It’s that time again. The queuing at airport check-in time. The stuck-in traffic time. The over-heated kids time. Yes, holidays are coming or, even, looming ahead! Looked forward to and quite possibly dreaded in equal measure. And especially in the light of recent inability to travel and the threat of industrial action of various types, things could be even more fraught!

Now the above description is clearly overdrawn, but there is sufficient truth in it to give us pause for thought. Everyone needs holidays. Their derivation from “holy days” gives some clues about their very serious value.

“Holy” means “set apart”. Different, not the usual place or activity. There’s value in being “elsewhere” and not doing what we usually do. So, ‘phones turned off and emails not looked at seems a good idea.

“Holy” means being in a different place, not necessarily physically but certainly psychologically. The mind and emotions need space for rest, for recuperation and reimagining.  They need to be filled with glad things and stimulating things that refresh us mind, body and spirit. Scenery, art, different cultures can all help here.

“Holy” means giving self a rest. Now that seems a problem for holydays since they, of necessity, involve lots of choices about what I want to do. But what I mean is letting go of the often insistent sense that I have to do this, I have to get there, I have to achieve, I have to be noticed, I have to get the contract, I have to be promoted, I have to promote this, I have to arrange that. I really need to stop and that is not easy. One help is simply to concentrate on the “other”.  Focus on the needs of others, giving up first place and relaxing into someone else’s agenda.  Family can help here!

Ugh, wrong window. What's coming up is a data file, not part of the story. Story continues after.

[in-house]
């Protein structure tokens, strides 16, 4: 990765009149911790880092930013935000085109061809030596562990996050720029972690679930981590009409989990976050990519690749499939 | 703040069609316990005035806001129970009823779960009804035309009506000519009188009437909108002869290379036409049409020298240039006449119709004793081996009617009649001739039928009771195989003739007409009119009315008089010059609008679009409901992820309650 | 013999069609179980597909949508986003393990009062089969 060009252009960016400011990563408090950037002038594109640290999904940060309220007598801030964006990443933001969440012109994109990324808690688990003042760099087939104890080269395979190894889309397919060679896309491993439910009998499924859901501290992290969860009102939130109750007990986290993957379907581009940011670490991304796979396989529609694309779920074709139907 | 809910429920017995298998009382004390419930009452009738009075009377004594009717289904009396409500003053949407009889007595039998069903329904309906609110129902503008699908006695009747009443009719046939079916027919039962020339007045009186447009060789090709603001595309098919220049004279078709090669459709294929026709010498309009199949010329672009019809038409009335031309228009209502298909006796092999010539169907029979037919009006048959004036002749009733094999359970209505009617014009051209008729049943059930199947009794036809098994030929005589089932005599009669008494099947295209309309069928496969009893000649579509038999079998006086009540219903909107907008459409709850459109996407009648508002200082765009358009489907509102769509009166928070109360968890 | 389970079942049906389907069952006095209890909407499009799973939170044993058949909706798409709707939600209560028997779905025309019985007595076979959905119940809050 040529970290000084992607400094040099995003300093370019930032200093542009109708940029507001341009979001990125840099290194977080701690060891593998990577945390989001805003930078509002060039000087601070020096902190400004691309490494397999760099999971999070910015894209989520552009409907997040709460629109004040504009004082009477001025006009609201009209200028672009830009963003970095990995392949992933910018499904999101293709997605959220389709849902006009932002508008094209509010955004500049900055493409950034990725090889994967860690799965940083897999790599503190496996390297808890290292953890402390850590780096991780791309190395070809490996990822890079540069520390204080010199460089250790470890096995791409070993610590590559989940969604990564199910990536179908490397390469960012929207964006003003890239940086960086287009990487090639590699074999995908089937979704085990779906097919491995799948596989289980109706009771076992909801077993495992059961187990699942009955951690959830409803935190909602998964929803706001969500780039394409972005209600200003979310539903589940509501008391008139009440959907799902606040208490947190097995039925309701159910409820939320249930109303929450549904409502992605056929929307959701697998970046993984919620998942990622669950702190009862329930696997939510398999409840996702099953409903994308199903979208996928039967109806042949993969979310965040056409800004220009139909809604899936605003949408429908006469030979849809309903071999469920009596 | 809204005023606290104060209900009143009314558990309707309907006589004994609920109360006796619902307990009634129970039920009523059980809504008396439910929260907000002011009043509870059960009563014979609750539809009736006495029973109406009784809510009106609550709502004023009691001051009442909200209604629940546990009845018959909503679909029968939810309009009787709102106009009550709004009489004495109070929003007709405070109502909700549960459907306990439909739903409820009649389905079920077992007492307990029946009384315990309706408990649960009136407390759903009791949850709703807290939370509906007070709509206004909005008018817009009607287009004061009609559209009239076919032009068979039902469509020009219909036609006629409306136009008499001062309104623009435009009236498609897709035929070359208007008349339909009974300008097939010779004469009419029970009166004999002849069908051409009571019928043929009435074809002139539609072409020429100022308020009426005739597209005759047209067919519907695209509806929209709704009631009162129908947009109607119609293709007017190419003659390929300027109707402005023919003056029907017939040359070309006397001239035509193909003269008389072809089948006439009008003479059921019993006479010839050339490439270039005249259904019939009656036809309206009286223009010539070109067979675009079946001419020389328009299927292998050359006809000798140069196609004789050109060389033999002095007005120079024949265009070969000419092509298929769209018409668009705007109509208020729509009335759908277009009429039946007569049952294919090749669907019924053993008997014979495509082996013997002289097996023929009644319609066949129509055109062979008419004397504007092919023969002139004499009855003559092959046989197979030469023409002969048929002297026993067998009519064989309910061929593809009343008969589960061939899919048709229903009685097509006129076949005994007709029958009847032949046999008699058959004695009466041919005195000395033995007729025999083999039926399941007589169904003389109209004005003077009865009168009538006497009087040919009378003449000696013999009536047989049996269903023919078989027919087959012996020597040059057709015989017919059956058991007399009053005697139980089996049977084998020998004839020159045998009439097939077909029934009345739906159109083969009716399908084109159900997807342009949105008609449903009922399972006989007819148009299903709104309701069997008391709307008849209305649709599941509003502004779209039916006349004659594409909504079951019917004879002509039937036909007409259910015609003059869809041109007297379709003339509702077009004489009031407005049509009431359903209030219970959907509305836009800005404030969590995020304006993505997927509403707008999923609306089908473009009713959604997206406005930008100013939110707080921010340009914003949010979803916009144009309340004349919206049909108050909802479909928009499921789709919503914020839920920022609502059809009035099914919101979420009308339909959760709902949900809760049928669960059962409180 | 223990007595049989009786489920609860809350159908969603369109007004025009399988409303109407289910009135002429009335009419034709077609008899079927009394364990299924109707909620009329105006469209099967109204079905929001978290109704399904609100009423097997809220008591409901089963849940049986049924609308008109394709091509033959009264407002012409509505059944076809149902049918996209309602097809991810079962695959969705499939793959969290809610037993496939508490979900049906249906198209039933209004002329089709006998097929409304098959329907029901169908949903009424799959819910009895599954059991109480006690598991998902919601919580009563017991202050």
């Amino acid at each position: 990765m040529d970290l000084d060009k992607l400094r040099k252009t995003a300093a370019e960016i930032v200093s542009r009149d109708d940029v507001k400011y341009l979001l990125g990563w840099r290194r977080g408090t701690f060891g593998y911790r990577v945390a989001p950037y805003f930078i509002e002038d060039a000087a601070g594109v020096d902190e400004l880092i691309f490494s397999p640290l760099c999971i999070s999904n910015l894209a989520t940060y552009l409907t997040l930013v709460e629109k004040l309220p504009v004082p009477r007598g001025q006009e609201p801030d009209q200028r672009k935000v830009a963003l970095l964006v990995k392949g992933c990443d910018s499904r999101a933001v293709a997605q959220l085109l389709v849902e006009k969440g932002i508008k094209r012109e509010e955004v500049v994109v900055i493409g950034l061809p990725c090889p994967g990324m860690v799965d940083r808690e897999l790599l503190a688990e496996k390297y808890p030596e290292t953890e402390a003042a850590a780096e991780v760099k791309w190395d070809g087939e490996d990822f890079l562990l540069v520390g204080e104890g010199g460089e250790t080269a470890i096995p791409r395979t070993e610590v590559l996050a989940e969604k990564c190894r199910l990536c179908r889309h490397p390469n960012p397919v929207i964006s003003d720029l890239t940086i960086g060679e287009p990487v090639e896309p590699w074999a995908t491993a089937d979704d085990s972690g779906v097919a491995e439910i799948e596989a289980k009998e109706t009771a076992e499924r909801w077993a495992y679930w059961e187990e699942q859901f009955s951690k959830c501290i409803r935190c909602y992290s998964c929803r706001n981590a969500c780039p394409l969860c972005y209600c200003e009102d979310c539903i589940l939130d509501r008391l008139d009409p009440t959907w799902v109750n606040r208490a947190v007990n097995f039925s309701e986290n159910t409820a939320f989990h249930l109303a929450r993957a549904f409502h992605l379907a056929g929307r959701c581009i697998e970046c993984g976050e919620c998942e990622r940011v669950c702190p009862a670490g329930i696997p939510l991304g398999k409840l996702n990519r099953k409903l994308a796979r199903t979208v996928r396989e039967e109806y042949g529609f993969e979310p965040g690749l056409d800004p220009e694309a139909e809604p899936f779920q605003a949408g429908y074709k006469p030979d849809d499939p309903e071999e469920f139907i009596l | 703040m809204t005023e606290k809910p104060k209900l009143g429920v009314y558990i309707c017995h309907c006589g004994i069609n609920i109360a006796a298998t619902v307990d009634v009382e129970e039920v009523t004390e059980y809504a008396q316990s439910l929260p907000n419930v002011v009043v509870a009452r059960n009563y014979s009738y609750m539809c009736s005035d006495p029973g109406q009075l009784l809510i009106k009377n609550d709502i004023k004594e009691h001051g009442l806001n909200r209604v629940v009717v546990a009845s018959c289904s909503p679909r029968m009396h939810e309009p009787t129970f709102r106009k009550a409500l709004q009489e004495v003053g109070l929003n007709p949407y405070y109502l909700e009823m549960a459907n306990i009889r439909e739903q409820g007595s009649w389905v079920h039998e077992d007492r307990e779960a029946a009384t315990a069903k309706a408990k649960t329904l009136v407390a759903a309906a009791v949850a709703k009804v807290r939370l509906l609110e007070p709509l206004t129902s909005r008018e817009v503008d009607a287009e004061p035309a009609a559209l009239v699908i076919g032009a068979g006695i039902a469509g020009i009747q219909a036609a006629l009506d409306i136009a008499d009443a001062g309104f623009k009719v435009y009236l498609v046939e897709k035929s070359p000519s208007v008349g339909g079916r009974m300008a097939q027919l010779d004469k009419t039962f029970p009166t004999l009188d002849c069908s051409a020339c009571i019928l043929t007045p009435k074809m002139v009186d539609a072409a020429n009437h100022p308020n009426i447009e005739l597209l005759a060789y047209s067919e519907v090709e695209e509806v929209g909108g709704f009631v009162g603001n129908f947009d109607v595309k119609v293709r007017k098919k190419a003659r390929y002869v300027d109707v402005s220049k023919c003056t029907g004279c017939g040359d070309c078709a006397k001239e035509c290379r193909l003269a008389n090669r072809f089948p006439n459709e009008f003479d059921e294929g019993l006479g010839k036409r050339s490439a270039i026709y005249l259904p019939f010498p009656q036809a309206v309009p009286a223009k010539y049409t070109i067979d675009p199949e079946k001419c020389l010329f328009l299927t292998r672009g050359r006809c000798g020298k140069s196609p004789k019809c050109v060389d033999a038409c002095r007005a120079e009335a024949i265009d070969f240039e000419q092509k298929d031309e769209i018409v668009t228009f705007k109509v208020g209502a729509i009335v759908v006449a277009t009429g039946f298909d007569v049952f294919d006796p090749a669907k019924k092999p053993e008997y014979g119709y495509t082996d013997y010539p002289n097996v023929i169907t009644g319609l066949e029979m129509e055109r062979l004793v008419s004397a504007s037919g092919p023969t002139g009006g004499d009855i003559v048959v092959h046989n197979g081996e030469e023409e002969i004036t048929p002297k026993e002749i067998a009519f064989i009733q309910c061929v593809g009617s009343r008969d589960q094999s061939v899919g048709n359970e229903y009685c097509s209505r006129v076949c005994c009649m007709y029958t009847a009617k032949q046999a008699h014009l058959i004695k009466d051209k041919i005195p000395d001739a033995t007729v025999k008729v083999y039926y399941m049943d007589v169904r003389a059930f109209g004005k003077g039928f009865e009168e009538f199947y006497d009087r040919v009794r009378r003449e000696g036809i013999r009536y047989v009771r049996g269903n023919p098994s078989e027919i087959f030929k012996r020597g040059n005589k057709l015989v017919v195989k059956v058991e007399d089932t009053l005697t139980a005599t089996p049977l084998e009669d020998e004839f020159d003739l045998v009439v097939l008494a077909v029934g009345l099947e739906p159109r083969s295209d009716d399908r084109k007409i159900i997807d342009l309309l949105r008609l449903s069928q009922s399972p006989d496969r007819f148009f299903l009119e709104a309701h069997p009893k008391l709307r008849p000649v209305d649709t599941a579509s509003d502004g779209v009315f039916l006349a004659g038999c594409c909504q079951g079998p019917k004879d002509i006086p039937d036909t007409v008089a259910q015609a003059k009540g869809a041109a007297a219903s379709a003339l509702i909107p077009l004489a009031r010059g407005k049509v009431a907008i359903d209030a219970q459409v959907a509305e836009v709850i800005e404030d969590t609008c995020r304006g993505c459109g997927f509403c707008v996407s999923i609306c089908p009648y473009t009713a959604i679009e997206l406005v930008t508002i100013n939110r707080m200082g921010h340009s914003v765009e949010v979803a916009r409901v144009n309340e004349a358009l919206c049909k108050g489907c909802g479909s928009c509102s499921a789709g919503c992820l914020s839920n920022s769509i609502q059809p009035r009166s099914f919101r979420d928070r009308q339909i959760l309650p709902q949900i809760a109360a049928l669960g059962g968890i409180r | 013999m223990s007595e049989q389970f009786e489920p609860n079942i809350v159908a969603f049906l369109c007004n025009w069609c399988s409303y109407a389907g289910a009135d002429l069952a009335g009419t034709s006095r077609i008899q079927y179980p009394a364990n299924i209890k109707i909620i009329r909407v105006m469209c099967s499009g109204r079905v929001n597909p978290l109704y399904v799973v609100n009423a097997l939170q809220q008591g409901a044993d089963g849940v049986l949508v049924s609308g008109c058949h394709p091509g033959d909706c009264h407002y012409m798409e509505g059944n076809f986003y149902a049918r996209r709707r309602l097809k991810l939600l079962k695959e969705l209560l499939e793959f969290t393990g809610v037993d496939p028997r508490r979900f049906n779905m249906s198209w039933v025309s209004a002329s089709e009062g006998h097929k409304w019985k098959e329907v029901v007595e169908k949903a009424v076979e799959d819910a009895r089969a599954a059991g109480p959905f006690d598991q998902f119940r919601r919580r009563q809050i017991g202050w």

But perhaps a good way is to go back to “holy” because that is where God comes in. There is huge value in focusing on the One truly, “in charge”, “responsible”, and letting my desires, thoughts, plans and schedules settle back into God’s. This is what prayer is about and there are many resources to help us relax into the reality that it does not all depend on me (lots of apps like “Lectio 365” and “Open Prayer Book” if an actual book isn’t readily to hand!).

And even if God does not seem a very present reality to me, taking time to be still, to relax, to focus on “not having to work everything out for myself” and finding simple space may open up new vistas of wellbeing.

Wishing you some holiday/holy time this summer!

Paul Hills
Vice-Chair, CWC

Published by Jane Thompson

Jane Thompson, Freelance Marketing Consultant

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